could be off the mark. As I mentioned, I am still in the early stages of
grasping the implications of deciding to move toward Linux and the .NET
Core.

I have an existing MVC web client. It communicates with maybe a dozen
microservices via commands and event messages. Today, they are all on
Windows and use MSMQ for their transport. We also use the SignalR backplane
to push data to the browser.

From a business perspective, it would be ideal for the web client to be the
first end point moved to Linux/Core/NSB 7. I am accustomed to using MSMQ in
a fire and forget manner. I am also under the impression that some of that
behavior is the result of having a local instance of MSMQ on the web server
and distributed MSDTC transactions.

So, if I move the web client to Linux/ASP Core/NSB 7 and it needs to
send/receive commands or publish/subscribe to events that owned by one of
those 12 microservices…

  • I can send commands to a Microservice over HTTP instead of MSMQ. No
    fire and forget. No transactional consistency. Right?
  • How does my web client receive information from the bus in this
    scenario? This is the part of the process that is least clear to me right
    now.
  • I believe I read that SignalR isn’t quite ready for ASP Core, yet.
    But, I’m honestly not too concerned about this detail. If the web client
    can receive the data via messages, I can find an appropriate mechanism for
    pushing it to the browser with or without SignalR.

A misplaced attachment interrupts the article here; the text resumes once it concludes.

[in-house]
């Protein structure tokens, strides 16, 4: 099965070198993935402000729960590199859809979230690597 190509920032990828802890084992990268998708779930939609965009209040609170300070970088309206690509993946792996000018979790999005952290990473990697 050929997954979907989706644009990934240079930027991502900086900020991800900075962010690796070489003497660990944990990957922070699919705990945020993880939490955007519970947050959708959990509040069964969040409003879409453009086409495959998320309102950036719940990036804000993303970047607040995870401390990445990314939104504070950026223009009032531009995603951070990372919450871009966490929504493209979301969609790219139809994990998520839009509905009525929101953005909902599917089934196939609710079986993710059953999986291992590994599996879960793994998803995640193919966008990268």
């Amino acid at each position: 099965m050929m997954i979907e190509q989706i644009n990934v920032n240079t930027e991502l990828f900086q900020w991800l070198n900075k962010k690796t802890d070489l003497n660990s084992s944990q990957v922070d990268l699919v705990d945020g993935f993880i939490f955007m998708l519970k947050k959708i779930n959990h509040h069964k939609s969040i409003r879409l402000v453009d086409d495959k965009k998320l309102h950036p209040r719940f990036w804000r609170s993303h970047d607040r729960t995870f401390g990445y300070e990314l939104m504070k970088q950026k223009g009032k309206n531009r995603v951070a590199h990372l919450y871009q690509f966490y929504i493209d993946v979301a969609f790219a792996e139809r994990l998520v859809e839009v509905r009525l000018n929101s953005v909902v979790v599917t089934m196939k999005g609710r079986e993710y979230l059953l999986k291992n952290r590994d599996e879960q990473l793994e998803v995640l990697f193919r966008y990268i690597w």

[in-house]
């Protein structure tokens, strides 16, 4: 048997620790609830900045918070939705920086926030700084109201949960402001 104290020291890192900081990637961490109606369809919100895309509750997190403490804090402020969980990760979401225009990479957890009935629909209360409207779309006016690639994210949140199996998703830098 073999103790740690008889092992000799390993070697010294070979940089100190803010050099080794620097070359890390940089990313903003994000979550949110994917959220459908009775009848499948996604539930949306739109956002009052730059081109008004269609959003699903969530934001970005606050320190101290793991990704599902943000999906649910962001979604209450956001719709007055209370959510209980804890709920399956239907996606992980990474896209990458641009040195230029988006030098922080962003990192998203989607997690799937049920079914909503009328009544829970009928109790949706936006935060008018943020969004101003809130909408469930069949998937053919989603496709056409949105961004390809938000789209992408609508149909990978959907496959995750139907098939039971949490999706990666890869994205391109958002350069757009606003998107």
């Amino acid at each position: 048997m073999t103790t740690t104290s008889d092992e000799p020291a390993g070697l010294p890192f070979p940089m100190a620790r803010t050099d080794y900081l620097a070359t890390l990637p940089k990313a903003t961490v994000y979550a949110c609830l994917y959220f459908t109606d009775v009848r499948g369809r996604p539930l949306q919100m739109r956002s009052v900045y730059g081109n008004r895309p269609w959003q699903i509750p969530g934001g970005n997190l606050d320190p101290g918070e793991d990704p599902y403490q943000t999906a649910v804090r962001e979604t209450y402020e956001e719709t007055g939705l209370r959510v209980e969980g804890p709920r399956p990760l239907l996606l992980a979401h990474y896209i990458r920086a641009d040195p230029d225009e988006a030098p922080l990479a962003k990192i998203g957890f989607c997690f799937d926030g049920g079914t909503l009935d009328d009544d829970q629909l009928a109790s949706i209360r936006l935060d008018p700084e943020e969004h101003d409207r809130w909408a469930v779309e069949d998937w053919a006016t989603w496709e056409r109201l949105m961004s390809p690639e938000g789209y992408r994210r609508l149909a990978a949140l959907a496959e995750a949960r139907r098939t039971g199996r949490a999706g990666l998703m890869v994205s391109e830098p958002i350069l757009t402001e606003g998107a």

Hopefully that helps to clarify what I am contemplating. My intention is to
perform some experiments and POC’s before attempting to actually moving any
of our production systems to Linux/Core/NSB 7. I am just trying to pin down
the details that should be represented in those experiments and POC’s.

Thanks!!

~Justin


(Daniel Marbach) #10

Hi Justin,
Sorry for the late reply. I was at the MVP Summit in Seattle last week.

MSMQ can escalate to DTC transactions if the handler uses another ressource that supports DTC. So for example if you use SQL Server with EF or ADO.NET inside the handler the transaction used by MSMQ can escalate. Or you currently relying on DTC transactions? If not needed you could already today lower the transaction mode to make sure no escalation happens.

Ok now I understand why you are thinking about switching to RabbitMQ. If the webclient currently receives messages and has handlers that invoke SignalR hubs ideally it would be able to listen to messages arriving inside a queue. But I’m questioning a bit the move to RabbitMQ here. For me it sounds like the primary driver to switch to RabbitMQ is “we want to use Linux”. I wonder if this is justification enough to go with the operational risk that comes with it. Your company knows how to use MSMQ, MSMQ is rock solid and seems to working fine for you. Is switching to Linux really giving you so much benefit? I’m pretty sure the licensing costs you might safe would be spent in orders of magnitude on the investments in ramping up with operating linux OS, RabbitMQ etc.